Hoskins’ severe xSLG deterioration indicates he is hitting significantly fewer well-hit balls. In particular, Hoskins’ barrel rate has declined from 13.5% in 2017 to 9.8% in 2019. Meanwhile, his rate of pop-ups has more than doubled from 6.3% to 13.2%. Hoskins’ 13.4% pop-up rate since June 2018 rates as the fifth highest in baseball among 176 hitters with at least 300 batted balls in that span.
Another issue is that Hoskins’ contact ability has been incrementally getting worse since his MLB debut. His strikeout rate is up to 23.8% in 2018 while his whiff rate has climbed to 23.5%. While these are certainly reasonable levels on an absolute basis, it’s concerning that he’s whiffing more while his batted ball metrics are getting worse. As I discussed in a previous article, it’s normal for whiff rate to increase when a player gears their swing to hit more barrels. But the fact that Hoskins’ whiff rate is increasing while his quality of contact is deteriorating is a warning signal.
Hoskins’ increased inclination for weak contact and whiffs has resulted in his xSLG falling to a morbid .417 in 2019—a level that ranks in the 43rd percentile of MLB hitters with at least 150 PA on the year. A player regarded as one of the best power hitters in baseball should not be sharing page space with Christian Vazquez on the xSLG leaderboard.
Note that Hoskins’ +.100 SLG-xSLG differential is by far the highest of the group and will be difficult to sustain. From 2016 to 2018, no hitters achieved a 100 point SLG-xSLG overperformance and only 11 hitters crossed 50 points. Five of those players played their home games in the run-inflating environment of Coors Field, while another, Billy Hamilton, used his elite speed to beat out his expected production.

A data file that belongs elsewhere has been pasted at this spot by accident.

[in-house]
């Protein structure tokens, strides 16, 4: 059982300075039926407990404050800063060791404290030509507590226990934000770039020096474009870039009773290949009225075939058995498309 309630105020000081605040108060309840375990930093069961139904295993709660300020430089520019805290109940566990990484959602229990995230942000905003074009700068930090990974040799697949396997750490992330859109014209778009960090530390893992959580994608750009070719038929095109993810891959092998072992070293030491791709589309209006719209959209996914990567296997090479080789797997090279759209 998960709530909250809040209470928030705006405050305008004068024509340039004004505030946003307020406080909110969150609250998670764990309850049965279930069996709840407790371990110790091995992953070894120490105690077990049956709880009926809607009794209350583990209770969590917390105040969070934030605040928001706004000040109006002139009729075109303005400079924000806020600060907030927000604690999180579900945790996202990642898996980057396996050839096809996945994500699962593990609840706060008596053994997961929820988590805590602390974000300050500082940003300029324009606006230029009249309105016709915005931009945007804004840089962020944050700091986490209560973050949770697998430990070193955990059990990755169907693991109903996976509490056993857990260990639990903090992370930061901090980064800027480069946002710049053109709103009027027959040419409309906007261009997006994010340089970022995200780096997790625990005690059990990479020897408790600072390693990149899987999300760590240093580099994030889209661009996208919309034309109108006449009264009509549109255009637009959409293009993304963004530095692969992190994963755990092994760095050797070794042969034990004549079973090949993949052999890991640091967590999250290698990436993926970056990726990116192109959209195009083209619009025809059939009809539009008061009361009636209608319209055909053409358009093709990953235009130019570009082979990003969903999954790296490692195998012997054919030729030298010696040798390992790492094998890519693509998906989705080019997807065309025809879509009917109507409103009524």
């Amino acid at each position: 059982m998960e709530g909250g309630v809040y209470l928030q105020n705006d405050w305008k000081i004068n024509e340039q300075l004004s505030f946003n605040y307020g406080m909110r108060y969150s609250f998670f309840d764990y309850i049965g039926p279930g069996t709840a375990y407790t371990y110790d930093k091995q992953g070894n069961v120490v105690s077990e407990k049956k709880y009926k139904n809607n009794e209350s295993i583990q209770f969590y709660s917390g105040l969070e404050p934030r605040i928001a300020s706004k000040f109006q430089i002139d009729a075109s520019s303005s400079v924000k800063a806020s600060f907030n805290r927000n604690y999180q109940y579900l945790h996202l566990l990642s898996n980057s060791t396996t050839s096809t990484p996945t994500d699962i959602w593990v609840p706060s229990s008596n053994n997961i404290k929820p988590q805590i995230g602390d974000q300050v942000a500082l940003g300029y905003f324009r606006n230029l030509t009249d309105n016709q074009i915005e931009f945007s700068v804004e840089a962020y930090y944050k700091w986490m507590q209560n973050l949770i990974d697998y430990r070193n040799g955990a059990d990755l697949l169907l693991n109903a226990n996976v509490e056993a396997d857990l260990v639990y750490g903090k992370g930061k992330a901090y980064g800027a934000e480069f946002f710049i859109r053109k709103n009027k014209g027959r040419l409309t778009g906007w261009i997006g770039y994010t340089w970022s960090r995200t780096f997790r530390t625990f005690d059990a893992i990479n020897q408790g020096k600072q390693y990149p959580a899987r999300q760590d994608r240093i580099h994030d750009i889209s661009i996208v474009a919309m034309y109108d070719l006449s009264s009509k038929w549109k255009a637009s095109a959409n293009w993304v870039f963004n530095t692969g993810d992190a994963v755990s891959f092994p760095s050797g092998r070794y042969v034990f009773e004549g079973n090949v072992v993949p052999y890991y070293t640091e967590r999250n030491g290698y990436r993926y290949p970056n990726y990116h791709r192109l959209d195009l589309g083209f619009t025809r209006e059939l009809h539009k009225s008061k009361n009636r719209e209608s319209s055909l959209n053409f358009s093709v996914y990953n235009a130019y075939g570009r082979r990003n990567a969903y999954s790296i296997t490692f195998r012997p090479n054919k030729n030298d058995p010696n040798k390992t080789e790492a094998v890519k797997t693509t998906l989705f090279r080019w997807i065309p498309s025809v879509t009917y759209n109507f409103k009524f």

Didi Gregorius, Zack Cozart, Scooter Gennett, Jose Ramirez, and Jonathan Schoop are the other names populating the 11 SLG overperformers. Each of these players, along with Hoskins, possesses an inclination for pulled fly-balls and thus is likely to overperform their xSLG.
Yet none of these case studies presents a particularly positive example. Cozart has been arguably baseball’s worst hitter over the last 18 months, while Ramirez owns a meager .339 SLG since August 1st of last season. Schoop has proven to be incredibly inconsistent and was non-tendered by the Brewers heading into 2019. Gregorius and Gennett are perhaps the best examples of players that have achieved long-term success by outperforming their xStats, however, they both operate at a level significantly below what fantasy owners would expect from Hoskins.
Unless Hoskins can find a way to fix his worsened contact and batted ball issues, it’s very likely that he will enter a rough patch where his box score statistics converge closer to his xStats.
Hoskins as a Hitter
Hoskins is striking out and whiffing more while exhibiting deteriorating batted ball authority. Before diving into what’s behind these developments, we need to understand his overall approach.
Hoskins is very likely a guess hitter. He goes up to the plate with a plan of attack, mainly aimed at driving a fastball over the plate to the pull side, and doesn’t possess much other diversity in his approach.
Hoskins absolutely destroys fastballs, with the 14th highest xwOBA on the pitch since his debut in August 2017. Meanwhile, his xwOBA on breaking balls resides at a lowly .265, registering in the 25th percentile of hitters at large and well below his fastball-feasting colleagues above. It seems like he comes to plate looking for a fastball and thus can’t do much when he receives a breaking pitch.
The other aspect of his approach that suggests he’s a guess hitter is a 26.8% pull rate on flies and liners, which ranks second in baseball. To pull balls in the air at that much likely means that Hoskins is going to the plate with that singular objective in mind. While pulled airballs are a great result, to gear your approach to hit them in excess indicates an underlying fragility that isn’t equipped to take what the pitcher gives in an at-bat.